There's a wide array. I'll just mention 2. One is there's significant distribution logistics opportunities for us in how we distribute and manage the gases and hardgoods supply chain when we have access to the data and we have access on one platform that we can mine the data. How our hardgoods moved from manufacturer to distribution center to branch to customer, there's significant gold to mine in an area like that. The other area that is -- will be very significant for us -- again, over time is -- we have known for a number of years that our eBusiness platform needed significant upgrading and enhancement so that we could stay on par with some of the leaders in e-commerce. And we've been working on that, or we've been actively working on what do we need, how are we going to do it, who can help us and all those things, the problem is we really can't implement it until we complete SAP and have one single platform that we can tie that to. So us stepping up to being a leader, one of the leaders in eBusiness for our segment, particularly the leader in our segment, we think has significant long-term benefits.

Operator

And we'll take the next question from John Roberts with Buckingham Research.

John E. Roberts - The Buckingham Research Group Incorporated

Is there an understanding with the Board that Mike will serve through age 65 as CEO?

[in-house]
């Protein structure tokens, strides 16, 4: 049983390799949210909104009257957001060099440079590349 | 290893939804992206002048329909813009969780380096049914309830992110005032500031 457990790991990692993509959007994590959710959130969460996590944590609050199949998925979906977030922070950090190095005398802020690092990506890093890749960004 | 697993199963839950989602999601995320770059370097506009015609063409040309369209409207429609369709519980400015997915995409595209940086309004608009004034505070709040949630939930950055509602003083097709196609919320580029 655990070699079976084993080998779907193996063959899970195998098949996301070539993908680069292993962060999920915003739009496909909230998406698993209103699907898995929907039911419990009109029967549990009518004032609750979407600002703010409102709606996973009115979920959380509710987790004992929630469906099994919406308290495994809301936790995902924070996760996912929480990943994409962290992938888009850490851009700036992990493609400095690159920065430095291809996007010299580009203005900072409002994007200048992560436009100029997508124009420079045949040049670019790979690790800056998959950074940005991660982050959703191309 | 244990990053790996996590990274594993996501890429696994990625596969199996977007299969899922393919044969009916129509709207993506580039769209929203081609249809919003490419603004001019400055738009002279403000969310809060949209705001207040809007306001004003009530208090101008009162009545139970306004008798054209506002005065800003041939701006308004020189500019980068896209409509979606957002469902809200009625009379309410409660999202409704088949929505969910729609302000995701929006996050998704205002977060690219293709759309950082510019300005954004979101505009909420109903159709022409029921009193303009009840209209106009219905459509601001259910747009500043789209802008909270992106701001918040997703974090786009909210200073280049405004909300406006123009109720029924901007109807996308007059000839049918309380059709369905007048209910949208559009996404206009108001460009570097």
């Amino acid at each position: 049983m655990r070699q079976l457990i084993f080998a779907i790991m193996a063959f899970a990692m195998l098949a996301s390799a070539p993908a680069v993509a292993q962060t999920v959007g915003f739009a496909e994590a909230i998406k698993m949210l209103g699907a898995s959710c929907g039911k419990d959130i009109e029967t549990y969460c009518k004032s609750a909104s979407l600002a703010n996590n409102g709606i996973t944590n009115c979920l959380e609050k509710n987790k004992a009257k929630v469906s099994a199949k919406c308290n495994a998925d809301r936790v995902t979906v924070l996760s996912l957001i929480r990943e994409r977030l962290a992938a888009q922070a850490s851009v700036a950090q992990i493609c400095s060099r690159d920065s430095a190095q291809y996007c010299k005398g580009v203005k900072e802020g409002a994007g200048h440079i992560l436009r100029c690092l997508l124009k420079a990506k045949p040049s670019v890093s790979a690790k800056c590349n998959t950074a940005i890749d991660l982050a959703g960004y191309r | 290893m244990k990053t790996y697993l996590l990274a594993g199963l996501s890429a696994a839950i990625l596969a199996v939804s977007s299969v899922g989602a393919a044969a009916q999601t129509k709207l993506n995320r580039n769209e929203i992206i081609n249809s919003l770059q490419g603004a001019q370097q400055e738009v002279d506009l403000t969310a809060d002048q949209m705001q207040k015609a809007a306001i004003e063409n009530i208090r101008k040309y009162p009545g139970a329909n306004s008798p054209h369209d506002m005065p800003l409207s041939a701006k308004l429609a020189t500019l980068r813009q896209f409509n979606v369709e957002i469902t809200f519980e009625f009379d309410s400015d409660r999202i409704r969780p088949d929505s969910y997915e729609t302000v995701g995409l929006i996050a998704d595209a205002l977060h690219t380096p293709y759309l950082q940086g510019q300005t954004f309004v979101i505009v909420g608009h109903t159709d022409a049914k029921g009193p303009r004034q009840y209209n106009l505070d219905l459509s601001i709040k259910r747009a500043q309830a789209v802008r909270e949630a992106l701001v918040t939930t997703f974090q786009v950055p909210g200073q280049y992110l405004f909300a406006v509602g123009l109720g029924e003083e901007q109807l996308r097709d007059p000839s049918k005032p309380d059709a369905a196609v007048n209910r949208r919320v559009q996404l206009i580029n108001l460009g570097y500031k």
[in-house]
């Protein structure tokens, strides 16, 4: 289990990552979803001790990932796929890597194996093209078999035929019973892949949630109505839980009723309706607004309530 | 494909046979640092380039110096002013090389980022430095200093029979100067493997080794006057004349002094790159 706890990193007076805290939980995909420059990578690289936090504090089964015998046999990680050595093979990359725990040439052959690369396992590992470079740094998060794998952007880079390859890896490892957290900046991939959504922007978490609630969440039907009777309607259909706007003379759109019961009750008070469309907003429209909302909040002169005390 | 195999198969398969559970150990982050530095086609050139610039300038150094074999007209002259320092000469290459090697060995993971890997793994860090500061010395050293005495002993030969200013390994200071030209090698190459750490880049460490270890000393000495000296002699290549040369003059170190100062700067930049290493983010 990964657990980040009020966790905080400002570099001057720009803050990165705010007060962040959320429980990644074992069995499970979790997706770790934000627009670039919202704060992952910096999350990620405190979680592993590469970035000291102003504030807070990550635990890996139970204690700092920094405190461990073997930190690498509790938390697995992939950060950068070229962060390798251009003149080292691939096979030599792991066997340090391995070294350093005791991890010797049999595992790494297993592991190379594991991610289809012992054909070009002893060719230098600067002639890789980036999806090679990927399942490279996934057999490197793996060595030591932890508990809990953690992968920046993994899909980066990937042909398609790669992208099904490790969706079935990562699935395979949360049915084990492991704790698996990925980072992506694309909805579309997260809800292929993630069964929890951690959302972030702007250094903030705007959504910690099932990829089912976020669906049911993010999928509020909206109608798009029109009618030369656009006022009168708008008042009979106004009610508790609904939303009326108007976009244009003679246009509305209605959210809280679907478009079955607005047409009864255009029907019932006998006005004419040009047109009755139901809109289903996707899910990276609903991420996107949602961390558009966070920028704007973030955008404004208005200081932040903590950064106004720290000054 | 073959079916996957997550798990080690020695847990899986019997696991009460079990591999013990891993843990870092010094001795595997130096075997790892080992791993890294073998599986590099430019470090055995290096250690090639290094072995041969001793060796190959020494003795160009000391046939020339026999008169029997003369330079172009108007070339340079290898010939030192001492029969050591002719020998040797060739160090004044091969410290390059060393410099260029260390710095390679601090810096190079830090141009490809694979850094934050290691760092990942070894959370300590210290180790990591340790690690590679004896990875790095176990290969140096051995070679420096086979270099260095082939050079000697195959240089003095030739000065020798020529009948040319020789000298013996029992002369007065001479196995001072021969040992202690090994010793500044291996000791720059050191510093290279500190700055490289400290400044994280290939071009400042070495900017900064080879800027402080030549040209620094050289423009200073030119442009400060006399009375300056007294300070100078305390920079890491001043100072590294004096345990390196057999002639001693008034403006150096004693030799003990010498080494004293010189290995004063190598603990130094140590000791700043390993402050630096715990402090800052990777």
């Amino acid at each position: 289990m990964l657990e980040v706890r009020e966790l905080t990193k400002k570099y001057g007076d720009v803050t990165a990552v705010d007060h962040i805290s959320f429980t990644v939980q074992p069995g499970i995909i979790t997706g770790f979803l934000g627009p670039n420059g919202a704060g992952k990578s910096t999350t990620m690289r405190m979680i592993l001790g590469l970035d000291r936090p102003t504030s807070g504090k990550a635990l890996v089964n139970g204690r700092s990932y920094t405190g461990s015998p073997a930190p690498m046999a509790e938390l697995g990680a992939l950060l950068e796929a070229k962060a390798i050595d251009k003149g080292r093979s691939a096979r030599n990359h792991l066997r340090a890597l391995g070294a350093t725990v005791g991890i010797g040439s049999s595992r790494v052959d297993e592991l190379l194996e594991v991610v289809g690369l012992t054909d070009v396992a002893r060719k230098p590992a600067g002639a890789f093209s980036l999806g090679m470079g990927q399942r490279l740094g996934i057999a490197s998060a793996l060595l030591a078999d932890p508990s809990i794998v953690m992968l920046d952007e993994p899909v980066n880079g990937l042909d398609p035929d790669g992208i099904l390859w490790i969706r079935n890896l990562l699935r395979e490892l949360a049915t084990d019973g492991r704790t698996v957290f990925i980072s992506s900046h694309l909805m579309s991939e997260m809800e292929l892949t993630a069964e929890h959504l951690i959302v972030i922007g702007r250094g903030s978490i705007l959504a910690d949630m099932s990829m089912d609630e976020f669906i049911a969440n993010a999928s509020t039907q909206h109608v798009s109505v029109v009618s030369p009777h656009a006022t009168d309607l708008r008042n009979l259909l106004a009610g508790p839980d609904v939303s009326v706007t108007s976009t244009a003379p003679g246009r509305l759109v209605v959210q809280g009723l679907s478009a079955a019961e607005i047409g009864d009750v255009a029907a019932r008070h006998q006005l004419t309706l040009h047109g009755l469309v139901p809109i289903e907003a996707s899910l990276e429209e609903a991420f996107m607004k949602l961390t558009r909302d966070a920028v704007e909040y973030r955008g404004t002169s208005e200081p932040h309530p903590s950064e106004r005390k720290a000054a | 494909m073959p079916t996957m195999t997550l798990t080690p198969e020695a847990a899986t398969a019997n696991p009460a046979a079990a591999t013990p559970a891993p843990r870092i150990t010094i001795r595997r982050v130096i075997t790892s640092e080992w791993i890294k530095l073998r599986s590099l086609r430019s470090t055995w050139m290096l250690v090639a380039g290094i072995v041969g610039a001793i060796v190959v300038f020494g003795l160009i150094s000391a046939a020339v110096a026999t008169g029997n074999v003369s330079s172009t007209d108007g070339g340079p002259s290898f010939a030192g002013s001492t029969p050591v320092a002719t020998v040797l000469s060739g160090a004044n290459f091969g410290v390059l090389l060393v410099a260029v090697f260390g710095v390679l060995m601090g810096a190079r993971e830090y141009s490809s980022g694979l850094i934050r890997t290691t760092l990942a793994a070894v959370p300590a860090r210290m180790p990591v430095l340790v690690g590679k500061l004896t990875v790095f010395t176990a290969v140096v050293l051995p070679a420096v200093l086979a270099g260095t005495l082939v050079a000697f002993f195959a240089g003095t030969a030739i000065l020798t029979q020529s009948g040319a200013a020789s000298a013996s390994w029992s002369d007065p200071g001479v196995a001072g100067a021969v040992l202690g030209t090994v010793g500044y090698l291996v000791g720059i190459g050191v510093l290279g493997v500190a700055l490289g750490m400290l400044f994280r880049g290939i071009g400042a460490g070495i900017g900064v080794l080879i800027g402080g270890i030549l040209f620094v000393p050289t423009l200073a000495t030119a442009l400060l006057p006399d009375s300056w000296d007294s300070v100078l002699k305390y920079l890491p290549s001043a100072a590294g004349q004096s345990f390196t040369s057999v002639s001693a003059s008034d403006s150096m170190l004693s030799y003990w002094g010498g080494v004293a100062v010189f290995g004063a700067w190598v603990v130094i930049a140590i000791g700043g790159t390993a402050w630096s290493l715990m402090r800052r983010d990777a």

Peter McCausland

Mike?

Michael L. Molinini

Well, we really haven't talked about that. I have no -- we don't have a timeline. I mean, this is a job -- this is a dream job. So, for me, I'm expecting to do it for quite a while.

John E. Roberts - The Buckingham Research Group Incorporated

Okay. But there's no limitation at age 65?

Michael L. Molinini

No, no.

John E. Roberts - The Buckingham Research Group Incorporated

Okay. Great. Thanks. And then how does SAP progress through the next few quarters? So, it's an $0.08 net cost in the first quarter, it's a $0.04 to $0.08 for the rest of the year, so it's a net cost in the second quarter? Is it sort of neutral in the third enters and then turns to a positive in the fourth?

Peter McCausland

That's a good way to think about it, John.

Operator

And we'll take the next question from David Manthey with Robert W. Baird.

David J. Manthey - Robert W. Baird & Co. Incorporated, Research Division

First off, of course, SAP last quarter was a big source of handwringing. And I'm just wondering, were there any issues at all this quarter, delays, hiccups, anything? And as a part of that, I'm wondering with Nordan Smith coming into a region already on SAP, how does that immigration go? Is it harder, is it easier, are there any other issues you need to worry about?

Michael L. Molinini